November 12, 2014
Pancreatology. 2014 Jan-Feb;14(1):17-20. doi: 10.1016/j.pan.2013.11.006. Epub 2013 Nov 23.
Author Address: Department of Gastroenterology, Graduate School of Medicine, The University of Tokyo, Tokyo, Japan.
Department of Gastroenterology, Graduate School of Medicine, The University of Tokyo, Tokyo, Japan. Electronic address: email@example.com.
Department of Gastroenterology, Graduate School of Medicine, The University of Tokyo, Tokyo, Japan; Department of Gastroenterology, JR Tokyo General Hospital, Tokyo, Japan.
Reference Type: Journal Article
Record Number: 4805Author: Uomo, G., Patchen Dellinger, E., Forsmark, C. E., Layer, P., Levy, P., Maravi-Poma, E., Shimosegawa, T., Siriwardena, A. K., Whitcomb, D. C., Windsor, J. A. and Petrov, M. S.
Title: [Multidisciplinar international classification of the severity of acute pancreatitis: Italian version 2013]
Journal: Minerva Med
Short Title: [Multidisciplinar international classification of the severity of acute pancreatitis: Italian version 2013]
Alternate Journal: Minerva medica
ISSN: 0026-4806 (Print)
Original Publication: Classificazione Internazionale Multidisciplinare della Gravita della Pancreatite Acuta Versione Italiana 2013.
Accession Number: 24316918
Keywords: Acute Disease
Pancreatitis, Acute Necrotizing/classification/diagnosis
*Severity of Illness Index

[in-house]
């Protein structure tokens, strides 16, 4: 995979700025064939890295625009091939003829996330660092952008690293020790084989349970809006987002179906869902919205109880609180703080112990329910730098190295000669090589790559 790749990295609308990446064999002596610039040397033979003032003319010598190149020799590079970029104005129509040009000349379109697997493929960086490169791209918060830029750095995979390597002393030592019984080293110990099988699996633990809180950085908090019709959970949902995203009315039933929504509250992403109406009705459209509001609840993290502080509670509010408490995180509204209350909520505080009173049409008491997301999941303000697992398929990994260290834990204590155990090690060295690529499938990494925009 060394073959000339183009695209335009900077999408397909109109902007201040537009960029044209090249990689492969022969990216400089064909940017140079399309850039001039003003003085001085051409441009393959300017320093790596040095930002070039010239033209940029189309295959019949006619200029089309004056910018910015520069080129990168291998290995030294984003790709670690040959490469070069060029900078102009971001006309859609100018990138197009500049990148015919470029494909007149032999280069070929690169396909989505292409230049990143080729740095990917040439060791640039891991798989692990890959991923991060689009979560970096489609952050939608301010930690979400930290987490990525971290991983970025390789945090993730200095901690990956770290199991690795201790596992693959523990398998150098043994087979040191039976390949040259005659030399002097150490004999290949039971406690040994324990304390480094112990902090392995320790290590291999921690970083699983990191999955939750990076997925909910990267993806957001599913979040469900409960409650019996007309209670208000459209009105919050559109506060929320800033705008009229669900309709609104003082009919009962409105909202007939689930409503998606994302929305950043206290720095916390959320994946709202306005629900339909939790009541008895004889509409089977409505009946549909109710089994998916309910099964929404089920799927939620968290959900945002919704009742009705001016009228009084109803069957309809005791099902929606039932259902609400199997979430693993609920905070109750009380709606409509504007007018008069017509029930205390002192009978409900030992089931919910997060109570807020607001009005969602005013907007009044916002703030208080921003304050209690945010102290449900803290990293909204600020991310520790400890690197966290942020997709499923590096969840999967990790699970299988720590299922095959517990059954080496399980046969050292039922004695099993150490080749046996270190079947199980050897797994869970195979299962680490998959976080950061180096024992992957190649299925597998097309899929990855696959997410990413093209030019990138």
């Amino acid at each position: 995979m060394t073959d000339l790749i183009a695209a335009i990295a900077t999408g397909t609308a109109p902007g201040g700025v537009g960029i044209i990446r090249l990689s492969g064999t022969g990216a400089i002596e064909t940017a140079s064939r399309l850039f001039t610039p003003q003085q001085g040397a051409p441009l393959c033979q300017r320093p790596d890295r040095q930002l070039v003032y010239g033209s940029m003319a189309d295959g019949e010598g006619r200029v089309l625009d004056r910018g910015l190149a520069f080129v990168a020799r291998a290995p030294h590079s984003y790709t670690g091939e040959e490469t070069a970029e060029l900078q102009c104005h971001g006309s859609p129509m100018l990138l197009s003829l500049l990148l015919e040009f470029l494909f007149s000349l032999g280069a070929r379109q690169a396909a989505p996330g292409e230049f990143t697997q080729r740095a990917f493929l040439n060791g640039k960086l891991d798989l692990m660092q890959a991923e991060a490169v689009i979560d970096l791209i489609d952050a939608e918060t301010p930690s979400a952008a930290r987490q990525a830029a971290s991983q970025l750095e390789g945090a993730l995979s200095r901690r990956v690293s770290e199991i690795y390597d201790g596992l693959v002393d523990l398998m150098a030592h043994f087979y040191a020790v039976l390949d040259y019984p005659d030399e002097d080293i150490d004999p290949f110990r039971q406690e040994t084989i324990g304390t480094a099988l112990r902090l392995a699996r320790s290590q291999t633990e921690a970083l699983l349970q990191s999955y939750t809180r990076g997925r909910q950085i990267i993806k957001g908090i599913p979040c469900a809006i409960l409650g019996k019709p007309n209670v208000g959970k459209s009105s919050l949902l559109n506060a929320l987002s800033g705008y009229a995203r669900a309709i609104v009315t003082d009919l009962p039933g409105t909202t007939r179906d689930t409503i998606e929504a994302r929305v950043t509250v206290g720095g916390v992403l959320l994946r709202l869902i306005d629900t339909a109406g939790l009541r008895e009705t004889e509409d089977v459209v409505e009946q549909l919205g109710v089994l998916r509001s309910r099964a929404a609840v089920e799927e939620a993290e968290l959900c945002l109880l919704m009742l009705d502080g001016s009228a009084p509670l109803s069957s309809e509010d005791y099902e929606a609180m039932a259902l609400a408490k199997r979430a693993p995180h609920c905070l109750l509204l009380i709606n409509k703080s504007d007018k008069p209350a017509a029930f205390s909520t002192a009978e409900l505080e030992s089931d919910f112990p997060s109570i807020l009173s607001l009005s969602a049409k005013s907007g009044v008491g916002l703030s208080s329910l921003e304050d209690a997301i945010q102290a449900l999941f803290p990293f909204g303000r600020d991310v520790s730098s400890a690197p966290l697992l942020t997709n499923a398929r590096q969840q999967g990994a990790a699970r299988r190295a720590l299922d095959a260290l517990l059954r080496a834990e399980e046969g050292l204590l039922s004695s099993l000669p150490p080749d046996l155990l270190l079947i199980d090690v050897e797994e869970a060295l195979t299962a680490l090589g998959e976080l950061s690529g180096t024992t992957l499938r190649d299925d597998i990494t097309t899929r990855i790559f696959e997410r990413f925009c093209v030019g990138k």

Abstract: AIM: The aim of this paper was to present the 2013 Italian edition of a new international classification of acute pancreatitis severity. The Atlanta definitions of acute pancreatitis severity are ingrained in the lexicon of pancreatologists but suboptimal because these definitions are based on empiric description of occurrences that are merely associated with severity. METHODS: A personal invitation to contribute to the development of a new international classification of acute pancreatitis severity was sent to all surgeons, gastroenterologists, internists, intensivists, and radiologists who are currently active in clinical research on acute pancreatitis. A global web-based survey was conducted and a dedicated international symposium was organized to bring contributors from different disciplines together and discuss the concept and definitions. RESULTS: The new international classification is based on the actual local and systemic determinants of severity, rather than description of events that are correlated with severity. The local determinant relates to whether there is (peri)pancreatic necrosis or not, and if present, whether it is sterile or infected. The systemic determinant relates to whether there is organ failure or not, and if present, whether it is transient or persistent. The presence of one determinant can modify the effect of another such that the presence of both infected (peri)pancreatic necrosis and persistent organ failure have a greater effect on severity than either determinant alone. The derivation of a classification based on the above principles results in 4 categories of severity-mild, moderate, severe, and critical. CONCLUSION: This classification provides a set of concise up-to-date definitions of all the main entities pertinent to classifying the severity of acute pancreatitis in clinical practice and research.